Mathematics & Further Mathematics (MEI)

We study Mathematics in order to become better at solving problems arising either from Mathematics itself or modelled from structures and systems in the real world. Mathematics encourages us to identify patterns, to categorise, and to make logical deductions and predictions from facts presented or assumed.

“So if a man's wit be wandering, let him study the mathematics; for in demonstrations, if his wit be called away never so little, he must begin again.”
Francis Bacon, Of Studies

Mathematics is a branch of abstract reasoning that is curiously useful for understanding the universe: the numbers, operations and constructions of Mathematics exist only in their purest form in the mind of the mathematician but understanding their behaviour is a powerful tool for solving problems in the real world. Mathematics is a discipline in  which  problem  solving,  lateral  thinking  and  imaginative  reasoning  are  as  valuable  as  a  facility  for  careful  and accurate calculation.

The best reason for taking Mathematics at A Level is that students will enjoy studying it: that is, that they will find satisfaction in stretching their intellect to understand abstract ideas and tackle taxing problems.  It is also a subject with wide utility and is a requirement for further study in a variety of areas.  Further Mathematics is welcomed by universities as a valuable A Level in addition to Mathematics and is highly suitable for students who want to spend half of their curriculum time in the study of this marvellous discipline.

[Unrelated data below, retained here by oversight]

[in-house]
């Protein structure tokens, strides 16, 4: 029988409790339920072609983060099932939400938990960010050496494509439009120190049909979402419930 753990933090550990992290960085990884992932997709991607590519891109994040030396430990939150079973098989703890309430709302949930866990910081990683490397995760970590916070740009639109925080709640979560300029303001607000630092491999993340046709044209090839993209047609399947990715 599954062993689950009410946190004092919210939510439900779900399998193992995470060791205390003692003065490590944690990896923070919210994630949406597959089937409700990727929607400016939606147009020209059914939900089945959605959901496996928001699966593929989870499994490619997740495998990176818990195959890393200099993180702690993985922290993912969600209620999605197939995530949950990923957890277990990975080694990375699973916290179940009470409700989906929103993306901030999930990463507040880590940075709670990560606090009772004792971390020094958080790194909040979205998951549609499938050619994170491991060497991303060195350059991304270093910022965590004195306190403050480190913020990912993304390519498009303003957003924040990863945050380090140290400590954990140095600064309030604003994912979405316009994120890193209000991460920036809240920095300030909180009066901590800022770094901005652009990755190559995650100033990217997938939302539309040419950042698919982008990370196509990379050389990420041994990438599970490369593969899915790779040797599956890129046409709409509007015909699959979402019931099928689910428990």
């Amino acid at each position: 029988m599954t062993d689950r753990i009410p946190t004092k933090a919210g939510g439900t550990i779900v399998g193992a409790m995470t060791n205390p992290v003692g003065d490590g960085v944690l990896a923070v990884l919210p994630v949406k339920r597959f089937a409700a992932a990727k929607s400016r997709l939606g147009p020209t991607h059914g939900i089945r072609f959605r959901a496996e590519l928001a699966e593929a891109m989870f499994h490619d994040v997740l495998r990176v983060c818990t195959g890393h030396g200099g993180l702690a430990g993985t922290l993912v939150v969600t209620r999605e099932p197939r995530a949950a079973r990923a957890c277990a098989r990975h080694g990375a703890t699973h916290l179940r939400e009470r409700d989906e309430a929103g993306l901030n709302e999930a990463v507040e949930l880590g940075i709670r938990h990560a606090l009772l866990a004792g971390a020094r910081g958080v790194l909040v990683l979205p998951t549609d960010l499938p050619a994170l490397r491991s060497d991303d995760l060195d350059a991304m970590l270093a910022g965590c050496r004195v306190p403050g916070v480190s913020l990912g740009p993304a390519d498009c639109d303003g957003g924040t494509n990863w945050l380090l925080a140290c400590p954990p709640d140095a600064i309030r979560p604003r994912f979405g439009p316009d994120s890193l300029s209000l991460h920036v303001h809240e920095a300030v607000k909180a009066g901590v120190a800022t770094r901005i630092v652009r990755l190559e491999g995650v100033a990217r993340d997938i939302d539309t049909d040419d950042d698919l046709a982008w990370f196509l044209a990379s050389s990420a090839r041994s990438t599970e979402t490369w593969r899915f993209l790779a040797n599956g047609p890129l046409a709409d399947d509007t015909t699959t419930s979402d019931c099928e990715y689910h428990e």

Students will need to take Mathematics A Level  if  they  want  to  study  Mathematics  or  Computer  Science,  Physical  Sciences,  Engineering,  Economics, Management  or  PPE  at  university.  They may also find Mathematics  A Level  helpful  while  studying  Chemistry, Physics, Geography, Economics and Biology A Levels; similarly they may find Mathematics A Level useful if they are thinking of taking Chemistry, Biology, Psychology,  Medicine  or  Geography  at  university,  but  it  is  not  essential.  Mathematics A Level can be a good indicator of the ability to cope with the logical aspects of Philosophy at university.

For further information view the Course Guide 2018-2020